Cody Bryant Culpepper
Death*18 Feb 1973 He died at Longview, Gregg Co., Texas, on 18 Feb 1973 at age 84
     Funeral services for Cody Bryant Culpepper, 84, of 409 N. High Street, Longview, will be held at 2 PM Tuesday at Welch Funeral Home Chapel with the Rev. L.L. Thomas and the Rev. Bill Rawlins officiating. Burial will follow in Grace Hill Cemetery.
     Mr. Culpepper died Sunday in a local nursing home. He was a retired photographer and lifetime resident of Longview.
     Survivors include his wife, Mrs. Maude Culpepper of Longview; two daughters, Mrs. R.S. (Hazel) Christie of Longview and Mrs. Forrest G. (Florine) Prutzman of Sugarland; one sister, Mrs. Lela Melton of McLean, Va; two grandchildren and a number of nieces and nephews.1,10,11 
Burial*20 Feb 1973 His body was interred on 20 Feb 1973 at Grace Hill Cemetery, Longview, Gregg Co., Texas.12,10 
Biography* From the Longview Morning Journal
July 7, 1968

These were his instructions, "Shoot anything you can get out on the front porch."

Were these orders for a Bonnie and Clyde Robbery or a gangland massacre? No, they were only instructions to traveling photographer Cody B. Culpepper from his boss to photograph as many people as he could lure out on their front porches. That way someone was sure to buy his picture.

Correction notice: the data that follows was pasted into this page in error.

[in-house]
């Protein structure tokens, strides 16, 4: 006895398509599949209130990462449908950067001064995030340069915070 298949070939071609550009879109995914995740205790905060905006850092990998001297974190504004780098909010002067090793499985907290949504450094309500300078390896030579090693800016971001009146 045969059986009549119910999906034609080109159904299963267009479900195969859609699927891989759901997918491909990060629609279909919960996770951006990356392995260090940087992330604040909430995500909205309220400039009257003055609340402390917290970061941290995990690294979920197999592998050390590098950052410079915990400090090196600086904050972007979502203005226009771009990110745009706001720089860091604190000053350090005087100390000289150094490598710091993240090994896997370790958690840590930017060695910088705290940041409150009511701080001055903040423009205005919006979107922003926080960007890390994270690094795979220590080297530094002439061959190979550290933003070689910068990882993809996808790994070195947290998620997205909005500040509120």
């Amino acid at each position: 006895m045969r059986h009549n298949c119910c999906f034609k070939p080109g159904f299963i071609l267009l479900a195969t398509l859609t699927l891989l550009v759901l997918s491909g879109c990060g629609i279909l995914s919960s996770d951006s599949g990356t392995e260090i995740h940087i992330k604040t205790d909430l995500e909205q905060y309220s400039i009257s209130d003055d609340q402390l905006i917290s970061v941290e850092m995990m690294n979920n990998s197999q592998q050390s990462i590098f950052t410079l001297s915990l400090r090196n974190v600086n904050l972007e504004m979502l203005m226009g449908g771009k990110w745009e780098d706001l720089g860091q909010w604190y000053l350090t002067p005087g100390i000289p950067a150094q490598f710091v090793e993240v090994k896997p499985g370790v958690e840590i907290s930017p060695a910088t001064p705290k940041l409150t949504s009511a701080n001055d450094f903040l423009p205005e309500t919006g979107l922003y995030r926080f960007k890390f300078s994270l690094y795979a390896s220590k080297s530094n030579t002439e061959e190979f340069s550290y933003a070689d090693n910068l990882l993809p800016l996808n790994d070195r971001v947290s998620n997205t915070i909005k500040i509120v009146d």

From 1915 to 1931, Culpepper was the only photographer in Longview except for the fly-by-night traveling photographers. He was Longview's photographer and Longview's historian. Culpepper took pictures of buildings that have long since disappeared from the Longview scene. He recorded Longview's history when it was nothing but a little town straining for its existence in impossibly muddy streets.

He took so many pictures he stopped counting them long ago. They were pictures of a way of life that resembled frontier living, a way of life now seen in historic photos such as Culpepper's.

And he took pictures of young husbands and brides and families and babies. He was Longview's baby photographer, and your baby hadn't really had his picture taken unless Culpepper took it.

And the babies grew up and came back years later for Culpepper to photograph their babies. And those babies eventually brought back babies of their own for Culpepper to pose before his camera. He has been the photographer for generations of Longview families.